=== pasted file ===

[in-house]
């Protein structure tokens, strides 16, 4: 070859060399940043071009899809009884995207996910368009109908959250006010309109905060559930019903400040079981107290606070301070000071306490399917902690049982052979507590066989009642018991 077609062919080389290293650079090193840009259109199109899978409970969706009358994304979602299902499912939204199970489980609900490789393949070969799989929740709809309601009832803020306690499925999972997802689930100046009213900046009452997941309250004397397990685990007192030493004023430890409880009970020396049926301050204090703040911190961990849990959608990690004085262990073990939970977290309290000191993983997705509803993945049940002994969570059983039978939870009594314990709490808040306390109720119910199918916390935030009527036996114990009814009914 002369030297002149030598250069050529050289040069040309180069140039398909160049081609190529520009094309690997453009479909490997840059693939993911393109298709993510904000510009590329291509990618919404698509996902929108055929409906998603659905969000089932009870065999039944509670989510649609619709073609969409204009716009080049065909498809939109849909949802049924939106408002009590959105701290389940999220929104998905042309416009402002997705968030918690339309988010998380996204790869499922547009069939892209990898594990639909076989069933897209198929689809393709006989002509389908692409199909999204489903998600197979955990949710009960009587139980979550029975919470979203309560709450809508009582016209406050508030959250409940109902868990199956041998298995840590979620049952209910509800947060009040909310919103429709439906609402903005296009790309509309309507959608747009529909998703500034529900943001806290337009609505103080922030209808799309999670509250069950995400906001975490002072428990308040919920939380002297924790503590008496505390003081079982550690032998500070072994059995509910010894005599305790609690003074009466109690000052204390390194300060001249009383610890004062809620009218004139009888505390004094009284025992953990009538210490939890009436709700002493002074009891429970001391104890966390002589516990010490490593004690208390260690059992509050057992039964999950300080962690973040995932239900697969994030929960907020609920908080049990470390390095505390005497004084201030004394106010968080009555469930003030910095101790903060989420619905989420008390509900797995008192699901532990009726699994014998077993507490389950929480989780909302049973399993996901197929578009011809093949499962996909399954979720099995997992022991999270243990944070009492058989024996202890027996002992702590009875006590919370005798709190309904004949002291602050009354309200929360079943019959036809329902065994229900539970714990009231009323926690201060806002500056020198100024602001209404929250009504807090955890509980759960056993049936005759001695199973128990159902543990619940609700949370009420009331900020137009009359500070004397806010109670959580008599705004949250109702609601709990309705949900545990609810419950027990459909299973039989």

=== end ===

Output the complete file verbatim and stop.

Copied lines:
[in-house]
């Protein structure tokens, strides 16, 4: 070859060399940043071009899809009884995207996910368009109908959250006010309109905060559930019903400040079981107290606070301070000071306490399917902690049982052979507590066989009642018991 077609062919080389290293650079090193840009259109199109899978409970969706009358994304979602299902499912939204199970489980609900490789393949070969799989929740709809309601009832803020306690499925999972997802689930100046009213900046009452997941309250004397397990685990007192030493004023430890409880009970020396049926301050204090703040911190961990849990959608990690004085262990073990939970977290309290000191993983997705509803993945049940002994969570059983039978939870009594314990709490808040306390109720119910199918916390935030009527036996114990009814009914 002369030297002149030598250069050529050289040069040309180069140039398909160049081609190529520009094309690997453009479909490997840059693939993911393109298709993510904000510009590329291509990618919404698509996902929108055929409906998603659905969000089932009870065999039944509670989510649609619709073609969409204009716009080049065909498809939109849909949802049924939106408002009590959105701290389940999220929104998905042309416009402002997705968030918690339309988010998380996204790869499922547009069939892209990898594990639909076989069933897209198929689809393709006989002509389908692409199909999204489903998600197979955990949710009960009587139980979550029975919470979203309560709450809508009582016209406050508030959250409940109902868990199956041998298995840590979620049952209910509800947060009040909310919103429709439906609402903005296009790309509309309507959608747009529909998703500034529900943001806290337009609505103080922030209808799309999670509250069950995400906001975490002072428990308040919920939380002297924790503590008496505390003081079982550690032998500070072994059995509910010894005599305790609690003074009466109690000052204390390194300060001249009383610890004062809620009218004139009888505390004094009284025992953990009538210490939890009436709700002493002074009891429970001391104890966390002589516990010490490593004690208390260690059992509050057992039964999950300080962690973040995932239900697969994030929960907020609920908080049990470390390095505390005497004084201030004394106010968080009555469930003030910095101790903060989420619905989420008390509900797995008192699901532990009726699994014998077993507490389950929480989780909302049973399993996901197929578009011809093949499962996909399954979720099995997992022991999270243990944070009492058989024996202890027996002992702590009875006590919370005798709190309904004949002291602050009354309200929360079943019959036809329902065994229900539970714990009231009323926690201060806002500056020198100024602001209404929250009504807090955890509980759960056993049936005759001695199973128990159902543990619940609700949370009420009331900020137009009359500070004397806010109670959580008599705004949250109702609601709990309705949900545990609810419950027990459909299973039989």